I didn’t know Sam, although I met him, once, when I was a baby; he was married to my father’s beloved cousin Josephine. Josephine was a few years older than my dad; she was on the Altman side of the family that eventually became obscured by time and a confluence of strong personalities and ancient resentments. Eventually, Sam and Josephine became little more than memory and lore, lost to the petty grievances that compel families to inevitably, sadly, prefer one side over the other.
So I don’t really know why, a few years ago, I decided to dig up Sam’s email address on the internet, and write to him. It seemed a weird, impetuous thing to do — to write to this man in his early 90s — and when he responded immediately, in a heavy, purple, gigantic san serif font that reminded me of the cover of Harold and the Purple Crayon, it made me nervous, like I was opening up a Pandora’s Box that wasn’t mine to unseal.
CALL ME INSTEAD, Sam wrote in all caps, giving me his phone number. I HATE THIS MACHINE.
So I called.
“You’re Cy’s little girl–” he asked, cautiously, his voice quivering a little bit. “I remember you. You had blonde curls—I heard he died in an accident.”
“I am … he did–” I responded. Just saying so still shook me to my core, eight years after my father’s car crash. “And you’re Josephine’s husband–”
“I am,” he answered gruffly. “And your grandmother — she liked to play cards.”
“That’s right,” I laughed. “She was very good at it—”
“Except when she wasn’t,” he barked.
There was a quick edge of anger in his voice; it was old and taut, and glazed with enmity. I had heard stories forever; I knew what was true and what wasn’t, and even after more than seventy years, it was all right there, on the tip of his tongue, dying to get out.
“We never liked each other–” he went on. “It was mutual–”
I didn’t know what to say, so I said nothing. There was silence.
“So what do you do?” he coughed, changing the subject. I was relieved.
“I cook— and I write about food.”
“In books. And on the computer.”
I said on the computer like I was speaking in some sort of geriatric dialect that I thought Sam would understand, even though he had been deft enough to respond to my email in large, purple letters. How we underestimate the elderly.
“I have something for you, then—I think you should have it. I don’t want it to get thrown away.”
It made me uncomfortable; I had last seen this man when I was possibly not yet out of diapers.
“When I married Josephine in 1938, she couldn’t cook. A regular disaster area. So as a wedding gift, I bought her a cookbook. It was the only one she ever used, and she learned from it. She loved your father, so I want you to have it.”
“But Sam—doesn’t she still need it?” I waited for the inevitable.
“No sweetheart”– he softened — “she has no memory anymore. It’s gone. So you’ll take care of her book then, if I send it to you?”
“I will Sam,” I promised.
He asked me for my address, and just like that, we said goodbye.
A few days later, an ancient Jiffy bag — it had clearly been used and reused; I remembered my grandmother’s penchant for saving plastic shopping bags just in case until they overtook her hallway coat closet like Tribbles — sat in my mailbox. He had addressed it using a thick black magic marker; the word Altman was three times the size of my first name and street address, all of which were written in giant caps, just like his email.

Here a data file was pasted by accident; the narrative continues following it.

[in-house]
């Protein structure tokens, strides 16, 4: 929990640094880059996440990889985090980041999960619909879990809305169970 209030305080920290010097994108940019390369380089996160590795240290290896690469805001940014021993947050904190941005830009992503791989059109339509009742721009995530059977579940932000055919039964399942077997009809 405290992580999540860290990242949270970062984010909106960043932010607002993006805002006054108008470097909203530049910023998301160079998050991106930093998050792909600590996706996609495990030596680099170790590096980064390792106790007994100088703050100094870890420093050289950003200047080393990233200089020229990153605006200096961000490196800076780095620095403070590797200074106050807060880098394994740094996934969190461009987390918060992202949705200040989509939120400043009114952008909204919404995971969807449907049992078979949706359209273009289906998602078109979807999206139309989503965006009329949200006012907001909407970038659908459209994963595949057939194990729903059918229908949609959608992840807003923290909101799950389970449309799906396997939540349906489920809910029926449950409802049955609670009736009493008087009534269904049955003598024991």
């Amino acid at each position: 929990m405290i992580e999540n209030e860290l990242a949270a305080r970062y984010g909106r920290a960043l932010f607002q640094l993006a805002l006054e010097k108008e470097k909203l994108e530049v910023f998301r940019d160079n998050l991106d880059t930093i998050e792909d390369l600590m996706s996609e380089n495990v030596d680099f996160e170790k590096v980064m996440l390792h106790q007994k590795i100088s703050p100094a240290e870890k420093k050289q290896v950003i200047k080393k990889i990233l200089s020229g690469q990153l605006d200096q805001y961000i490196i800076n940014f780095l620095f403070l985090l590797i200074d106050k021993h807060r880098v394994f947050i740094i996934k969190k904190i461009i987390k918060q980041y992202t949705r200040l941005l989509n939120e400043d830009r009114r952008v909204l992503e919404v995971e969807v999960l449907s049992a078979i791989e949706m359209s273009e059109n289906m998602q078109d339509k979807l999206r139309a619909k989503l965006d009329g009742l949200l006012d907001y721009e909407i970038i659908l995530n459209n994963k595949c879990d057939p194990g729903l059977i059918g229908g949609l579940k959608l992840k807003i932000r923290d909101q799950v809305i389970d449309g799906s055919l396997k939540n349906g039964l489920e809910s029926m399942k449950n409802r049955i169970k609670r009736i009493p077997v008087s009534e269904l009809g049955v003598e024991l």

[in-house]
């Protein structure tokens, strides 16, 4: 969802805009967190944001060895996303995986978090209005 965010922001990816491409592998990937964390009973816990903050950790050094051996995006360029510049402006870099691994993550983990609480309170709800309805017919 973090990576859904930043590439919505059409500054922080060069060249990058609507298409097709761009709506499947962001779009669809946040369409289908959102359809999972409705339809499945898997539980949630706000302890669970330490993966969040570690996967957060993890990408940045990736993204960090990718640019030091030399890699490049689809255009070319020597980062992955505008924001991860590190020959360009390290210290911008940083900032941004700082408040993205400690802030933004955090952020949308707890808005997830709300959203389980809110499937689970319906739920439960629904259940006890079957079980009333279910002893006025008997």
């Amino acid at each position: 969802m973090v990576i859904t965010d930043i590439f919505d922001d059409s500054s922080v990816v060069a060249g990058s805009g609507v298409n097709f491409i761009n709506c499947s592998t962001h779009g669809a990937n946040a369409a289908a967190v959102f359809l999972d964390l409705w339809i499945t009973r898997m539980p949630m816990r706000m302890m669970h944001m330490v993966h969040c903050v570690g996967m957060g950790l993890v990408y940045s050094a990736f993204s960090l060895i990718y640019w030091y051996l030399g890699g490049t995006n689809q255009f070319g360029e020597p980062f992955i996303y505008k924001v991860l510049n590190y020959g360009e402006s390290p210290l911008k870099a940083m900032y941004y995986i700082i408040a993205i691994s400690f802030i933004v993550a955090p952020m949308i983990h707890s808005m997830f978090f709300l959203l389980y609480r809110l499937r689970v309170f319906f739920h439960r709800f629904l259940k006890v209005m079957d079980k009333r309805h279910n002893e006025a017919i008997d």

My father’s cousin Josephine had used The Settlement Cookbook for decades; it got stained, splattered, stuffed with other recipes for things like noodle kugel and cheese blintzes torn out of the Miami Sun-Sentinel and the Jerusalem Post. A page pulled out of a tiny spiral notebook described a recipe called EGGPLANT:
The twenty-second edition and published in 1938, Josephine’s prized cookbook had lived through World War II and Korea, the birth of children and grandchildren, and Sam’s son-in-law’s decision to move his family to Tel Aviv. When the book fell apart, which it did at least twice judging from the two layers of tape holding its spine together, Josephine and Sam simply performed surgery on it, and patched it back up. I called Sam to tell him it arrived and he told me to take good care of it; it was the one and only cookbook that Josephine had ever used, and the only one she owned. There was no reason to have another.
I have a lot of cookbooks on my shelves; hundreds, perhaps. Some have come from tag sales, others from remarkable stores like Celia Sack‘s Omnivore Books in San Francisco, and Nach Waxman‘s Kitchen Arts and Letters in Manhattan. Some I bought when I was in cooking school, or with my discount when I worked at Dean & Deluca; some were sent to me by authors, and others came from the years I spent as an editor at Random House and Harper Collins. They clog up my office, my living room, my den; they sit on a special shelf in the kitchen, and in boxes in the basement. I have a stack of them on my nightstand and a few in both bathrooms. And still, whenever I talk to other food writers or editors, or I participate in a panel discussion somewhere, invariably the conversation turns to whether or not the digital world will kill cookbooks. Do we still need them. Do we still want them. Are we getting all of our recipes from the internet, or via 140 word snippets on Twitter.
Do they still matter.
And I look at this battered, beloved, dribbled-upon cookbook sitting on my desk tonight, that fed a hungry husband — and eventually, children and grandchildren — for 69 years, until Josephine lost her memory, and the book went unused in her kitchen while Sam took care of her for as long as he could.
Cookbooks tell us who we are, what we’ve done, and how we’ve lived. We’d do well to remember that, to hang on to them like family bibles, and to pass them on to others who’ll cherish them.
Yes, I think.
They still matter.